The annual get-together for young conservative activists, the Conservative Political Action Conference (CPAC), ended on Saturday, but its impact will last long beyond.

As with any massive political gathering with the potential for news coverage, CPAC had its share of lime-light loving pols and personalities. This candidate cattle-call drew its fair share of also-rans and political oddities, from NY Gubernatorial “The Rent is Too Damn High” Party candidate, Jimmy Macmillan, to perennial potential Presidential candidate Donald Trump.

But the Donald has a trump card in notorious dirty trickster and political consultant, Roger Stone, who made the case for a Trump candidacy on his website, Stone Zone. For anyone looking to learn more about Trump’s shall we say, colorful, consultant check out the Weekly Standard profile on Stone here or the New Yorker write-up here.

Beyond the attendees looking for nothing more than a mention in the press, there were many 2012 potential who took their turn at the plate. CPAC offers one of the first major events of the cycle to reach out to a core audience of young conservatives. Originally started by President Reagan, CPAC has become an amateur racetrack of sorts for any candidate with national ambitions to test-drive their message. If you want to see if your message sells, give it a shot at CPAC.

Some speeches brought the house down (Newt Gingrich) while others lacked much of a punch (Gary Johnson). One surprise was Indiana Governor Mitch Daniels whose speech earned the much-coveted Drudge Report lead story placement. Daniels got himself in trouble a little while ago when he called for a truce on social issues, but the CPAC crowd seemed no less enamored of him.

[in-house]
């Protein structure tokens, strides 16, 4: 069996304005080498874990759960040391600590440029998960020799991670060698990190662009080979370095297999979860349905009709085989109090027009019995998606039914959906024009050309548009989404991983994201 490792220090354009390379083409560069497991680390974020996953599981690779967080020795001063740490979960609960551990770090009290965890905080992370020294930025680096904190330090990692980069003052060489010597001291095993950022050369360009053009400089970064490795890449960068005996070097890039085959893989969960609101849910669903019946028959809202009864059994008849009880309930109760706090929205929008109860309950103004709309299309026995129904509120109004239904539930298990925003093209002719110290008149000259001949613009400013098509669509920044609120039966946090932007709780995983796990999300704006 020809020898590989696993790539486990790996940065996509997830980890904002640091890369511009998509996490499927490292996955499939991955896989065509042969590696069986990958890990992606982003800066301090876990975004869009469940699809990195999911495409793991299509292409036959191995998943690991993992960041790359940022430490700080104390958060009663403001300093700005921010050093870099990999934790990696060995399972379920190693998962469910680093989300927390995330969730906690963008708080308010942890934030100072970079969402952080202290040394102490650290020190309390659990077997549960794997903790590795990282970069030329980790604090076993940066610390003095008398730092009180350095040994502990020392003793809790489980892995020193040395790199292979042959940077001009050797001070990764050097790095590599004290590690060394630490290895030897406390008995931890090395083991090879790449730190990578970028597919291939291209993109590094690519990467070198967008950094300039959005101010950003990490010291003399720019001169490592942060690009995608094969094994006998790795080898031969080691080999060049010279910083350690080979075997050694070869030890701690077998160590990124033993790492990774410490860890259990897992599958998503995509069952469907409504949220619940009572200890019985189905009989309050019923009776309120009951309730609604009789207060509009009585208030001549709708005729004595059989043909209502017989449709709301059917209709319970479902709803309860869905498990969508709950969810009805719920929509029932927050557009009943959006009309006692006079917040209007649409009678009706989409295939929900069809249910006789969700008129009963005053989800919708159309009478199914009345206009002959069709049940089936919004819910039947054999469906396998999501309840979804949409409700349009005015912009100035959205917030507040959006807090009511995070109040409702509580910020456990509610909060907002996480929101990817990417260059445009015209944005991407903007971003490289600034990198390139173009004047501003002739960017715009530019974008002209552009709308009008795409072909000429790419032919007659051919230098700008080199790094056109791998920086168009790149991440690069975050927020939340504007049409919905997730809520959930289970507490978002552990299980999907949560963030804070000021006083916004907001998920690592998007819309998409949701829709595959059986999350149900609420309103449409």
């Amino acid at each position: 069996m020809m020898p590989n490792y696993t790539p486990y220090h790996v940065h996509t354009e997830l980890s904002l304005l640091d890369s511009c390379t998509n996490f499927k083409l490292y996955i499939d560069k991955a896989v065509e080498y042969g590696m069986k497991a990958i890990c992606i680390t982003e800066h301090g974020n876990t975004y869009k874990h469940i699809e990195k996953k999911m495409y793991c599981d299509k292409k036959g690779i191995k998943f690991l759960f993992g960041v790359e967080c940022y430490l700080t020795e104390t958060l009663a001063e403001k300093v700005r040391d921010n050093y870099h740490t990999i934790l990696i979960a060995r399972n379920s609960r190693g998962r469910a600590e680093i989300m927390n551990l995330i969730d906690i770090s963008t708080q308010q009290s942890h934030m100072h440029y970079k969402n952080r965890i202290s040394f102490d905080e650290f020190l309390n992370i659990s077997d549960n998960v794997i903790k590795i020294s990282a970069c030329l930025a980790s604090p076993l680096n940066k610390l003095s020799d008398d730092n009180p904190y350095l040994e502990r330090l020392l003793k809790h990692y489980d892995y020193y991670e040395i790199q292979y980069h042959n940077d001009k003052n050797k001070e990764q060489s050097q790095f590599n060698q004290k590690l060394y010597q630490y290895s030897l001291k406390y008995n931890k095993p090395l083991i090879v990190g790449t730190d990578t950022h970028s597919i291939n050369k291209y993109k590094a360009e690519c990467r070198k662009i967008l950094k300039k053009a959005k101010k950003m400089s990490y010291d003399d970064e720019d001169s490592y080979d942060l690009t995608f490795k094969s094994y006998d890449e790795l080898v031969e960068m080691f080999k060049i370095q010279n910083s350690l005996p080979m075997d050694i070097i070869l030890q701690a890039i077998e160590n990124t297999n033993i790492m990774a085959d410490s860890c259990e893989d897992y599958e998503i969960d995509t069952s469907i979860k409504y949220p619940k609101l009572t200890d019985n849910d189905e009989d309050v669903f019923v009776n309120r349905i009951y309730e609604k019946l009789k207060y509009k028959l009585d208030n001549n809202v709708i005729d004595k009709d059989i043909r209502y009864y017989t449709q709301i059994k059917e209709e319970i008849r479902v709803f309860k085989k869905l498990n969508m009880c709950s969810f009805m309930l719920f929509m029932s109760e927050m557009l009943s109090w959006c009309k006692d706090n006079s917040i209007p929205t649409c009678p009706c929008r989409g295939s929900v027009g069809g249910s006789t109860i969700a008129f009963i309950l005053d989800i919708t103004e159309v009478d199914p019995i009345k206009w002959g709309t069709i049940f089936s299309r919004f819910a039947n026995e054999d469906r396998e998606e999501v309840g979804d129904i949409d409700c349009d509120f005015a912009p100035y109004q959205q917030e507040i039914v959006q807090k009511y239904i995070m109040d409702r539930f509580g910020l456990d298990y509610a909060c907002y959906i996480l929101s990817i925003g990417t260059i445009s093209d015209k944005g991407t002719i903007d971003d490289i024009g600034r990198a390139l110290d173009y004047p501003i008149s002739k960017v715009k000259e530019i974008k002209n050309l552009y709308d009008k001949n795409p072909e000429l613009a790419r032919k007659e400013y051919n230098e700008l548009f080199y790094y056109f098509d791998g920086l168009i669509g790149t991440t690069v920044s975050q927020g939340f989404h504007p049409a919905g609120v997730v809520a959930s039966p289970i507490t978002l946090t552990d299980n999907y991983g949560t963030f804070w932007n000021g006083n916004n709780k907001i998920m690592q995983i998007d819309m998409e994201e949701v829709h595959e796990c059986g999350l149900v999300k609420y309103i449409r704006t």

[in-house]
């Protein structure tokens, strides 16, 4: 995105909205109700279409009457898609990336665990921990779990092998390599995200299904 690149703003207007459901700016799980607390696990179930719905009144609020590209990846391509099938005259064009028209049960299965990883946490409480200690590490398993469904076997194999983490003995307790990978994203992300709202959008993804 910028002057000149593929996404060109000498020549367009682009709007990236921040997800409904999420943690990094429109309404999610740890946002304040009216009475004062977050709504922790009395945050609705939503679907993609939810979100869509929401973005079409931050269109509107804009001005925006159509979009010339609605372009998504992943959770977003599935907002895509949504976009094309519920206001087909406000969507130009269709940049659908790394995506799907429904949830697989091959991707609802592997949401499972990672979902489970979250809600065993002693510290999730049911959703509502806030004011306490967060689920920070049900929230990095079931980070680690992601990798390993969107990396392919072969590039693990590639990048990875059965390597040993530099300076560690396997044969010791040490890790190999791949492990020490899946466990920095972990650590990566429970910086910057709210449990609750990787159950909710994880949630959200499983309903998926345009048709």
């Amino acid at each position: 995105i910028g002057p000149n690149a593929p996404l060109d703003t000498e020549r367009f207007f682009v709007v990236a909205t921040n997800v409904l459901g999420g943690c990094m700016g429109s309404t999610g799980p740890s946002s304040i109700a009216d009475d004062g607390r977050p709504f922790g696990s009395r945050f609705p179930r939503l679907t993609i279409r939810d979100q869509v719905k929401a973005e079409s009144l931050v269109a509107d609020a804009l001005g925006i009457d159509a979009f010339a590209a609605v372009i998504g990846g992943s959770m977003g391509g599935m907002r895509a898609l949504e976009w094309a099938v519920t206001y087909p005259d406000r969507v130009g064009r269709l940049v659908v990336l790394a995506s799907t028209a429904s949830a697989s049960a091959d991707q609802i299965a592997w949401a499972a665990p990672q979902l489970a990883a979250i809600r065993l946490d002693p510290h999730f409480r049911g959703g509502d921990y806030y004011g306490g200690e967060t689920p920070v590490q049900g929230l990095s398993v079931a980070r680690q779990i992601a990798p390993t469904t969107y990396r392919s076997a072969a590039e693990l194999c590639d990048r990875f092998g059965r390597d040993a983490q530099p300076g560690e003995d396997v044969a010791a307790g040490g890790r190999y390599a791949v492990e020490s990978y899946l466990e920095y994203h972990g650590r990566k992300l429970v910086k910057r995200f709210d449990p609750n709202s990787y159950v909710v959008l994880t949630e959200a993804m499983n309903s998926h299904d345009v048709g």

A number of social conservative groups, such as the Family Research Council, boycotted CPAC over its inclusion of a gay conservative group, GOProud. It didn’t seem to affect attendance, with the CPAC notching the largest attendance yet, at over 11,000 attendees.

Like most political gatherings on the Presidential campaign circuit, CPAC had its own straw poll.

The winner? Ron Paul.

Since the 2008 campaign, Ron Paul followers have developed a seeming expertise in winning straw polls. 

Since 2012 is the first Presidential cycle to include the Tea Party influence, the question still to be answered is: do Ron Paul supporters stick by their man or will the bevy of other Tea Party favored candidates like Michelle Bachmann or Sarah Palin gain their loyalty? Beyond that, will a Ron Paul candidacy show splits in the Tea Party, between Ron Paul libertarians and conservative activists less enamored with his views on cutting defense spending?

One thing is for sure – the 2012 cycle is on and its cast of characters will surely deliver a spirited contest.